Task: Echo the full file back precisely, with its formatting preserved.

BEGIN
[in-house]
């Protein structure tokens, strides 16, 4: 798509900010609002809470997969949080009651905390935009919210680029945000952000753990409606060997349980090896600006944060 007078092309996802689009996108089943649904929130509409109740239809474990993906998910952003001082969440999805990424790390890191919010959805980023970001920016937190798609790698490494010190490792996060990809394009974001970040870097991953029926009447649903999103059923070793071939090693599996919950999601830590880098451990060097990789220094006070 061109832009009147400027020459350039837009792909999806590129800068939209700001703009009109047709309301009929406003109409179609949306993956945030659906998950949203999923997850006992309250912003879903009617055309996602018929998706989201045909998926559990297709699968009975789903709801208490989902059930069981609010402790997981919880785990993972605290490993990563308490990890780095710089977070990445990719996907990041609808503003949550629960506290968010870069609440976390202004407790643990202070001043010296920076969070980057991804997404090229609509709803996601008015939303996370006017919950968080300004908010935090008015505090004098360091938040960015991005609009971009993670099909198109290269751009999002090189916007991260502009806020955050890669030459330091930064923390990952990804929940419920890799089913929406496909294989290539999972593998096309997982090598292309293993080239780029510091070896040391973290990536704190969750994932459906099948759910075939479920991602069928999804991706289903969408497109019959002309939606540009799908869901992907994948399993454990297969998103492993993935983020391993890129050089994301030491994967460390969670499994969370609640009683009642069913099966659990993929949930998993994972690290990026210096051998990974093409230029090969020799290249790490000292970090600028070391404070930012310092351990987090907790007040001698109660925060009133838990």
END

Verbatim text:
[in-house]
């Protein structure tokens, strides 16, 4: 798509900010609002809470997969949080009651905390935009919210680029945000952000753990409606060997349980090896600006944060 007078092309996802689009996108089943649904929130509409109740239809474990993906998910952003001082969440999805990424790390890191919010959805980023970001920016937190798609790698490494010190490792996060990809394009974001970040870097991953029926009447649903999103059923070793071939090693599996919950999601830590880098451990060097990789220094006070 061109832009009147400027020459350039837009792909999806590129800068939209700001703009009109047709309301009929406003109409179609949306993956945030659906998950949203999923997850006992309250912003879903009617055309996602018929998706989201045909998926559990297709699968009975789903709801208490989902059930069981609010402790997981919880785990993972605290490993990563308490990890780095710089977070990445990719996907990041609808503003949550629960506290968010870069609440976390202004407790643990202070001043010296920076969070980057991804997404090229609509709803996601008015939303996370006017919950968080300004908010935090008015505090004098360091938040960015991005609009971009993670099909198109290269751009999002090189916007991260502009806020955050890669030459330091930064923390990952990804929940419920890799089913929406496909294989290539999972593998096309997982090598292309293993080239780029510091070896040391973290990536704190969750994932459906099948759910075939479920991602069928999804991706289903969408497109019959002309939606540009799908869901992907994948399993454990297969998103492993993935983020391993890129050089994301030491994967460390969670499994969370609640009683009642069913099966659990993929949930998993994972690290990026210096051998990974093409230029090969020799290249790490000292970090600028070391404070930012310092351990987090907790007040001698109660925060009133838990």